3 Constitution
3.1 Does the Constitution of your country contain provisions that directly address disability? If so, list the provisions and explain how each provision addresses disability.

Article 29 of the 1992 Constitution:

  • Article 29 of the 1992 Constitution contains the rights of PWDs. Article 29(8)58 mandates Ghana’s Parliament to enact such laws as are necessary to ensure the enforcement of the provisions. Hence, the Parliament of Ghana enacted the Persons with Disability Act 2006 (Act 715).
  • Article 29 of the 1992 Constitution guarantees PWDs right to:
  • family life;
  • social activities;
  • recreational activities;
  • community integration;
  • well resourced indispensable specialised establishment;
  • protection against all forms of exploitation, discrimination, abusive or degrading nature;
  • easy access to Justice;
  • availability of public places;
  • a convenient and accessible business and working environment; and
  • adoption of requisite laws, regulations, policies and measures to enforce disability rights. 59

Article 37(2)(b) of the 1992 Constitution:

  • In order to secure and protect social order, Ghana has the mandate as a state to direct its policy towards ensuring that every citizen has equality of rights, obligations and opportunities before the law. 60
  • Furthermore, article 37(2)(b) of the 1992 Constitution gives Ghana constitutional guidance in the protection and promotion of all other basic human rights and freedoms of PWDs.

Article 37(3) of the 1992 Constitution:

  • According to Article 37(3) the state shall be constitutionally guided by international human rights instruments in promoting disability rights.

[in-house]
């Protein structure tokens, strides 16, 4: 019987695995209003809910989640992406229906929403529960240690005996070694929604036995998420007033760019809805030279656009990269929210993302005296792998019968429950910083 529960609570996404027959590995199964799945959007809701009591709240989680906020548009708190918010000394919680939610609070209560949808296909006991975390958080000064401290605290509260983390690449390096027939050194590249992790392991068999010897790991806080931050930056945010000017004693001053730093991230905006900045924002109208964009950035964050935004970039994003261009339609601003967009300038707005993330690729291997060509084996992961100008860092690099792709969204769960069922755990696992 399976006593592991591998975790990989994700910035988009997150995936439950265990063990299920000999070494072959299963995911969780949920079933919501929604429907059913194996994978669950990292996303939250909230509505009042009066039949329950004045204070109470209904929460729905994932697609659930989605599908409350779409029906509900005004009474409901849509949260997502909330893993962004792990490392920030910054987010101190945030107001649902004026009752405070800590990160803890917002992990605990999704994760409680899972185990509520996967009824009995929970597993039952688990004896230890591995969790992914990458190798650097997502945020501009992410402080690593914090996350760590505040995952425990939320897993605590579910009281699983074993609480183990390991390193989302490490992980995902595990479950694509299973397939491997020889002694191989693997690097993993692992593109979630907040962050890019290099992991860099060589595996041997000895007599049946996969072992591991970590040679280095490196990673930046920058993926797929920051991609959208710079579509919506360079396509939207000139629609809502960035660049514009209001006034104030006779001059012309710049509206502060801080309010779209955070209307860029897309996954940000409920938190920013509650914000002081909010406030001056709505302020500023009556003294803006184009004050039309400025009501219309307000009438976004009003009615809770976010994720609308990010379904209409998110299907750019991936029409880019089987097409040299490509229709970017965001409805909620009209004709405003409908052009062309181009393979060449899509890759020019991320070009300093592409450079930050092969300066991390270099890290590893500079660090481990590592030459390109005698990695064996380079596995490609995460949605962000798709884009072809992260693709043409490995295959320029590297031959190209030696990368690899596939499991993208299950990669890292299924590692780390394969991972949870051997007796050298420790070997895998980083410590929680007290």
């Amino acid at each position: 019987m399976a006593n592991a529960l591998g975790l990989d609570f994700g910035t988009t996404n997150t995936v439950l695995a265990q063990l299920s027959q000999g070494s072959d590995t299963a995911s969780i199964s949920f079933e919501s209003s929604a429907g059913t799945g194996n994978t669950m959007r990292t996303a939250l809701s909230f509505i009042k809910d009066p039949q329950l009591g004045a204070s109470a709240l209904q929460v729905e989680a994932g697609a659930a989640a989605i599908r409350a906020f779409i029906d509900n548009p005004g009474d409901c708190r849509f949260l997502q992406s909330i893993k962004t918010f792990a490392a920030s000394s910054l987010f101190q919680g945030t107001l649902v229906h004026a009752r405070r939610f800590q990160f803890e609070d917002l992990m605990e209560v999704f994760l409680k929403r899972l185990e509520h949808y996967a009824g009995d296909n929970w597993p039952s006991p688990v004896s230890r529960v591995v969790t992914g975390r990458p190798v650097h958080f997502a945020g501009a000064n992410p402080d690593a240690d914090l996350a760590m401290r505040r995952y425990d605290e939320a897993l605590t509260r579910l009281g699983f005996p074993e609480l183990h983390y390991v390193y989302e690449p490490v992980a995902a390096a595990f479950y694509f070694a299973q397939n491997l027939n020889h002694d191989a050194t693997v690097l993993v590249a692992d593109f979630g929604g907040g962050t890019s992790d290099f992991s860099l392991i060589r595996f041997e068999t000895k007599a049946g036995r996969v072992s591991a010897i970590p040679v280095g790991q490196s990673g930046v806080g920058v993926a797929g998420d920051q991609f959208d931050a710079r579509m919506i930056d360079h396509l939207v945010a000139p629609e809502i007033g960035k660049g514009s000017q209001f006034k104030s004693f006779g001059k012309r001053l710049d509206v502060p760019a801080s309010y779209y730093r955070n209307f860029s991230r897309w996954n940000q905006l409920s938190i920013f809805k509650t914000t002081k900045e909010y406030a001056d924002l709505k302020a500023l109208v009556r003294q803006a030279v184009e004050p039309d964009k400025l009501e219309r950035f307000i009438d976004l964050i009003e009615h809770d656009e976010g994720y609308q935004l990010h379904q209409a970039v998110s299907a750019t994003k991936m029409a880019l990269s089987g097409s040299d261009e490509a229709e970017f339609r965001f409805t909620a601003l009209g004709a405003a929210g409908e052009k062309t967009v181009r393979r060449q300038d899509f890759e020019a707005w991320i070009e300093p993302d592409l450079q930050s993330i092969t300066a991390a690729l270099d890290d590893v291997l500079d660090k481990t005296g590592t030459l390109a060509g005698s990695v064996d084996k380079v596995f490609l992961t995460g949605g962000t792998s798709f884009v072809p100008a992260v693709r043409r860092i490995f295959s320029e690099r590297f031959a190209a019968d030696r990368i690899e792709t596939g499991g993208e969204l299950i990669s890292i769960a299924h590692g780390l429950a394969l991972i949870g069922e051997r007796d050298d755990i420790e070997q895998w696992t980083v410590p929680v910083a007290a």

3.2 Does the Constitution of your country contain provisions that indirectly address disability? If so, list the provisions and explain how each provision indirectly addresses disability.

The constitutional provisions are:

Article 17(1) of the 1992 Constitution:

The reference to ‘all persons’ in the article denotes all Ghanaians, including PWDs, the right to have access to the justice system.

Article 17(2)(3) of the 1992 Constitution:

This provision guarantees non-discrimination against all Ghanaians including PWDs.

 

4 Legislation
4.1 Does your country have legislation that directly addresses disability? If so, list the legislation and explain how the legislation addresses disability.

The Persons with Disability Act, 2006 (Act 715) is an act to provide for PWDs, to establish a National Council on Persons with Disability and to provide for related matters.

4.2 Does your country have legislation that indirectly addresses disability? If so, list the main legislation and explain how the legislation relates to disability.

The legislation is the following:

Children’s Act, 1998 (Act 560)

The Children’s Act (Act 560) is an act to reform and consolidate the law relating to children, to provide for the rights of the child, maintenance and adoption, regulating child labour and apprenticeship, for ancillary matters concerning children generally and to provide for related matters. Section 3 of Act 560 deals with non-discrimination against a child on the ground of disability. Section 10(1) of Act 560 provides for the treatment of a child with a disability. Section 10(2) of Act 560 addresses the right of the child to special care, education and training for maximum potential and to be self-reliant.

Labour Act, 2003 (Act 651)

Act 651 is an Act to amend and consolidate the laws relating to labour, employers, trade unions and industrial relations. The law establishes a National Labour Commission, and provides for related matters. Section 3(e) of Act 651 caters for the economic right of PWDs. Section 14(e) of Act 651 prohibits an employer to discriminate against an employee on grounds of disability. Part IV of the law regulates the employment of PWDs.

National Health Insurance Act, 2003 (Act 650)

Act 650 is an Act to secure the provision of basic healthcare services to persons resident in the country through mutual and private health insurance schemes. Section 81(2)(d) of Act 650 guarantees the mandatory enrolment of PWDs on the scheme.

5 Decisions of courts and tribunals
5.1 Have the courts (or tribunals) in your country ever decided on an issue(s) relating to disability? If so, list the cases and provide a summary for each of the cases indicating what the facts, the decision(s), the reasoning and impact (if any) the cases have had.